So coffee cherries are the fruit of coffee trees, and I'm calling them "trees" by the way, because that's what they are, so if you were wondering why some people call them coffee plants, it would appear that’s another coffee misnomer.
I’ve called them coffee plants in the past, and I’ve heard them being referred to interchangeably as plants or trees, or sometimes shrubs, but according to Dr. Aaron Davis from Kew Gardens, they’re trees, as reported in this sprudge article.
Where do coffee beans originate from?
OK so this is one of the possible angles that this question may be asked from, meaning that when you ask where coffee beans come from, you mean where do the originate from.
If this is what you’re looking for, then it’s widely agreed (by boffins & stuff) that the birthplace of coffee is the forests of what is now known as Ethiopia. This area has the longest known history with coffee as a drink, and an even longer history with coffee as s food.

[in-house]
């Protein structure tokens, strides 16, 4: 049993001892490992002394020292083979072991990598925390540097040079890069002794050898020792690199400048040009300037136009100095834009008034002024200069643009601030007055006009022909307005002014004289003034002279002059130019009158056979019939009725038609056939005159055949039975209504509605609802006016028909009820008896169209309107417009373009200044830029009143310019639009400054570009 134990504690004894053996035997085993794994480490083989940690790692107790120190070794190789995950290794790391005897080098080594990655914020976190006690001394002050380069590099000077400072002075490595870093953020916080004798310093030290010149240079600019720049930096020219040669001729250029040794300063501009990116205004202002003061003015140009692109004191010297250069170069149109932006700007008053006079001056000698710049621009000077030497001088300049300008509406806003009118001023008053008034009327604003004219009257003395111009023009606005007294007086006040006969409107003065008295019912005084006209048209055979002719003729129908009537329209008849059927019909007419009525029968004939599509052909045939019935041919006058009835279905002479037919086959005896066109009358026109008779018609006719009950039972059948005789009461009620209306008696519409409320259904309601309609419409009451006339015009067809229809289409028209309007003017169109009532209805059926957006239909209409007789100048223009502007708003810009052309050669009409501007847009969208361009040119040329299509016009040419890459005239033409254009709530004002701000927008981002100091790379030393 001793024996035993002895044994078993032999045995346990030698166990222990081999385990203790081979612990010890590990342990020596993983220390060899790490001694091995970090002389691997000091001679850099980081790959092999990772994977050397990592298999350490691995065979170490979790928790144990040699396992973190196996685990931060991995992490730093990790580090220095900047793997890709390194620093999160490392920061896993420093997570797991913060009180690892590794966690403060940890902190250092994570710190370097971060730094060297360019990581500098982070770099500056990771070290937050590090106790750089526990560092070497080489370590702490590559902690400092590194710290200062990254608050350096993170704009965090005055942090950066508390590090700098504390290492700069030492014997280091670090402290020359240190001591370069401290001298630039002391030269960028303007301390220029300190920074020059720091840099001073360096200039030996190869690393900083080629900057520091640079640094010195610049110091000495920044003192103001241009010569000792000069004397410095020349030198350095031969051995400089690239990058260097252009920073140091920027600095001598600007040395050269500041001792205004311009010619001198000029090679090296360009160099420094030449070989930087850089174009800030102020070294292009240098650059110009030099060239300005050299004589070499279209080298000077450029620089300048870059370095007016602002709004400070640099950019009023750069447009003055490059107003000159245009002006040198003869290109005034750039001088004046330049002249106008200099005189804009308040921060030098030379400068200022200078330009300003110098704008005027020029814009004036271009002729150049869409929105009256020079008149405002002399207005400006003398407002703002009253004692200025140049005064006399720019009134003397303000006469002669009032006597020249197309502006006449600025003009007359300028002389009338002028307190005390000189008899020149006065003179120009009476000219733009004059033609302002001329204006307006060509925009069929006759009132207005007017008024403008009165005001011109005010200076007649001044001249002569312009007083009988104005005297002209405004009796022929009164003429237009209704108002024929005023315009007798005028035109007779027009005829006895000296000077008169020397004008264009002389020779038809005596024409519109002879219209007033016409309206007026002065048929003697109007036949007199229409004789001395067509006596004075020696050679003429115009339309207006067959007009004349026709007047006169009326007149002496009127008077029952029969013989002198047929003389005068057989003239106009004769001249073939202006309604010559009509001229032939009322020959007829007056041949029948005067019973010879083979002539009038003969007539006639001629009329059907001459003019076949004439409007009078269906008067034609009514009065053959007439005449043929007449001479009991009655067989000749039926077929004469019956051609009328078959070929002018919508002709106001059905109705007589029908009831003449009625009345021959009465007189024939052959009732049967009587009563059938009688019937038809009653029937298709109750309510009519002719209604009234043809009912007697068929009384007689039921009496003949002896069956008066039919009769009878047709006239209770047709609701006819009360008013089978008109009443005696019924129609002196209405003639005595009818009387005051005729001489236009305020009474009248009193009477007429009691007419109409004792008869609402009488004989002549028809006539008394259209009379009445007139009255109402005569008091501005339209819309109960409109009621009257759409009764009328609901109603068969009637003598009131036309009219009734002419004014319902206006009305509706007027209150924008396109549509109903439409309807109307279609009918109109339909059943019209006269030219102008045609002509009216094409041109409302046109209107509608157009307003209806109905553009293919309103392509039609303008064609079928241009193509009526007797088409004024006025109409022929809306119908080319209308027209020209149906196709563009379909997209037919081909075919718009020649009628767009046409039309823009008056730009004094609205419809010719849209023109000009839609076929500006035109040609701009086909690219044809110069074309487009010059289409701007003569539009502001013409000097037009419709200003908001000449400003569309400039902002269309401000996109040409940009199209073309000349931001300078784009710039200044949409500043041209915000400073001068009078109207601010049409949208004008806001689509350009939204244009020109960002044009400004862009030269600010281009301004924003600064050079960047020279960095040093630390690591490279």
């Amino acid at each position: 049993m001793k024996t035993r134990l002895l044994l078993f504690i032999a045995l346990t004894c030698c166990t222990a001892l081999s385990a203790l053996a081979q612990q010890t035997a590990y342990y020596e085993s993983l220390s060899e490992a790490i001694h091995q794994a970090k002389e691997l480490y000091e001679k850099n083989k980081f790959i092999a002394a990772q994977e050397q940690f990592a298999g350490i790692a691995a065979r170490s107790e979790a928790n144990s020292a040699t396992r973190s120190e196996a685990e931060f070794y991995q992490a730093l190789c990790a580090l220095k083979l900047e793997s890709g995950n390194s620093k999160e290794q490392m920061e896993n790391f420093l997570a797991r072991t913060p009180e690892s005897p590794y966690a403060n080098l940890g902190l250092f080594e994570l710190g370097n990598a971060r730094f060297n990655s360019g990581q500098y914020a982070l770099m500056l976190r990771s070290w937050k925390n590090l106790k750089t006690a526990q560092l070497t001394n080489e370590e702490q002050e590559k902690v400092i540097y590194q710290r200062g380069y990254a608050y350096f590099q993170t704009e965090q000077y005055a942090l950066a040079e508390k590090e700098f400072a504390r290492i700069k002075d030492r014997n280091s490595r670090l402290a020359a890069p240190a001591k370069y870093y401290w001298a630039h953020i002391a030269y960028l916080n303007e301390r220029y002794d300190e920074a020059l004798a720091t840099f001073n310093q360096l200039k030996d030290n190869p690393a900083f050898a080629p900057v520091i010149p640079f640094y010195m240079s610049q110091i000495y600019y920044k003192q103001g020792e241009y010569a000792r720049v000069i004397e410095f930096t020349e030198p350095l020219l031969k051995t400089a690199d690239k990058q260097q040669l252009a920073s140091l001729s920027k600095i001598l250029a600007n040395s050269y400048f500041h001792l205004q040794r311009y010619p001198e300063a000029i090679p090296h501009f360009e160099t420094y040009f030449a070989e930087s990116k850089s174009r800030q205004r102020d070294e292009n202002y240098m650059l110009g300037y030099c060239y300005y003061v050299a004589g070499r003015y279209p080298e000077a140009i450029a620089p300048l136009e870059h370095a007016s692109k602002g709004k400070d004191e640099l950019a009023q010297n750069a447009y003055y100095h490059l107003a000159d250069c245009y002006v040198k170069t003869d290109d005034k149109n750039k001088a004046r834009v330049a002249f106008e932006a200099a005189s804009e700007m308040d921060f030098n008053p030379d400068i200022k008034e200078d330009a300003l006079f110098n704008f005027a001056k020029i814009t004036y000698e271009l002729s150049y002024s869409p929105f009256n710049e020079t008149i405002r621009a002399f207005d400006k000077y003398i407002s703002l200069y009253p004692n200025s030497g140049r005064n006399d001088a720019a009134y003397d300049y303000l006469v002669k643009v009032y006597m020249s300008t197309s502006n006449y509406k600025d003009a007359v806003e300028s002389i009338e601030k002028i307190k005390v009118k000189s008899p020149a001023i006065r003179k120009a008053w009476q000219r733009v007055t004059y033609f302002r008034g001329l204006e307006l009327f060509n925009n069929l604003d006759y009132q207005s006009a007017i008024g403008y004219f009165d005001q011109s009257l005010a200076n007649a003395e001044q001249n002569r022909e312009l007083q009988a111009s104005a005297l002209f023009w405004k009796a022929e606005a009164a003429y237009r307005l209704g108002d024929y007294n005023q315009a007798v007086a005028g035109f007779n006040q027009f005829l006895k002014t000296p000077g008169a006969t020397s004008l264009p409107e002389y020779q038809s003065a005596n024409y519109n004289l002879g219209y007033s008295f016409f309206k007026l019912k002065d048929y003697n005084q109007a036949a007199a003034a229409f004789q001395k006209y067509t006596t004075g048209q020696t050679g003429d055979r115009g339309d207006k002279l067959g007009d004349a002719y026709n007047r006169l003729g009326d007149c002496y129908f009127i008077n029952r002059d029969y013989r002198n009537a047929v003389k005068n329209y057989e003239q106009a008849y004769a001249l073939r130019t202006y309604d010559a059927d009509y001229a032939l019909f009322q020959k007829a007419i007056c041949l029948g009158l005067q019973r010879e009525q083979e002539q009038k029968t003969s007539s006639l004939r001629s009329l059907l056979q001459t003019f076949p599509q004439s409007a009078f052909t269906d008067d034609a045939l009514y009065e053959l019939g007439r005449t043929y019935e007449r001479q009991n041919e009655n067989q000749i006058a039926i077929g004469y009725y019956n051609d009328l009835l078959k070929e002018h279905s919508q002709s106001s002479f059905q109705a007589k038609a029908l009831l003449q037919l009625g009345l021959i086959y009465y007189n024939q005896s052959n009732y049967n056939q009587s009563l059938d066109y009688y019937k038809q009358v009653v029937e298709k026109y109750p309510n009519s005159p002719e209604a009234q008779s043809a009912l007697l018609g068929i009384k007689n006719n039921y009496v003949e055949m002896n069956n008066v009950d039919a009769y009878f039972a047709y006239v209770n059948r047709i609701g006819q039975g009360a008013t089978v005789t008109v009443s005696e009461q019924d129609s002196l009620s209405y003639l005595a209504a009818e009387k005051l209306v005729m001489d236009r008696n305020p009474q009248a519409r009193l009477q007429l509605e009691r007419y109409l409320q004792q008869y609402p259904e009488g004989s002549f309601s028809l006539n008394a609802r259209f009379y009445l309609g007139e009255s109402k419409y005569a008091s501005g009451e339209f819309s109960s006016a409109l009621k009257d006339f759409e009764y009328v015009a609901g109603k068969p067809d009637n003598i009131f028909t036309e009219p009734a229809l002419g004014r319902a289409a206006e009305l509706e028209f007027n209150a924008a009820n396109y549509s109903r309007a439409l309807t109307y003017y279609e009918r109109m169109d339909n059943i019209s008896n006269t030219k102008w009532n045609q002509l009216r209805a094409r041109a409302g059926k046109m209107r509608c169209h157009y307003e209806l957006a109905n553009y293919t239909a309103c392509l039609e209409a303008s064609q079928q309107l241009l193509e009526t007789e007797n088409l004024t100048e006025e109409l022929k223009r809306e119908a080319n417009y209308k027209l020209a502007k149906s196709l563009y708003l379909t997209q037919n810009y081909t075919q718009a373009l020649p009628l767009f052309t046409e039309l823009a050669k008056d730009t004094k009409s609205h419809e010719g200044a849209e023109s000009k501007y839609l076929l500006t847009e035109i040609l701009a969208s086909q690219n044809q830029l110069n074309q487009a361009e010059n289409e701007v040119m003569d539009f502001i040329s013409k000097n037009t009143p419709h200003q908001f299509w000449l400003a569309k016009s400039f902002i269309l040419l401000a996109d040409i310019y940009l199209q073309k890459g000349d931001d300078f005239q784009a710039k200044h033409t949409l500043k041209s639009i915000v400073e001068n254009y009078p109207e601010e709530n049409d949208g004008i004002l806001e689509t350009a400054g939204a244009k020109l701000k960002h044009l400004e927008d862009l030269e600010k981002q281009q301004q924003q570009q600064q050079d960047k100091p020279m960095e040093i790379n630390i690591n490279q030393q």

Tribespeople of this area used to mix coffee cherries with animal fat to make small caffeinated balls of sustainance, which they wore in animal skin pouches to keep them energised on long hunting/gathering trips.
If you’re now expecting me to tell a tale of a goatherd called Kaldi or Khaldi in the 9th century whose goats nibbled some cherries & started doing backflips, leading to this chap taking these interesting tree fruits to a monk, who threw them on a fire, then poured water on the fire, and drank the result, then no, just no.
Don’t get me wrong, I know this is just a legend, but it’s quoted so often (sometimes as if it’s factual) that I find it slightly irritating.
If this really did happen, then this goatherd was very late in making his “discovery”, given that the people of that region (his ancestors, if he was supposedly from that area) had been consuming coffee cherries for a looooong time by that point.
It’s hard to know for sure, but I suspect, from what I’ve read, that the Oromo people were probably already “cooking” (what became roasting) and “crushing” (what became grinding) coffee beans by that time to make their portable energy mix, they may have even got to the brewing stage of the evolution of coffee by then.
Anyway, to answer the “where do coffee beans come from” question from the perspective of the origins of coffee, it would appear to be Ethiopia.
Where do Coffee Beans Grow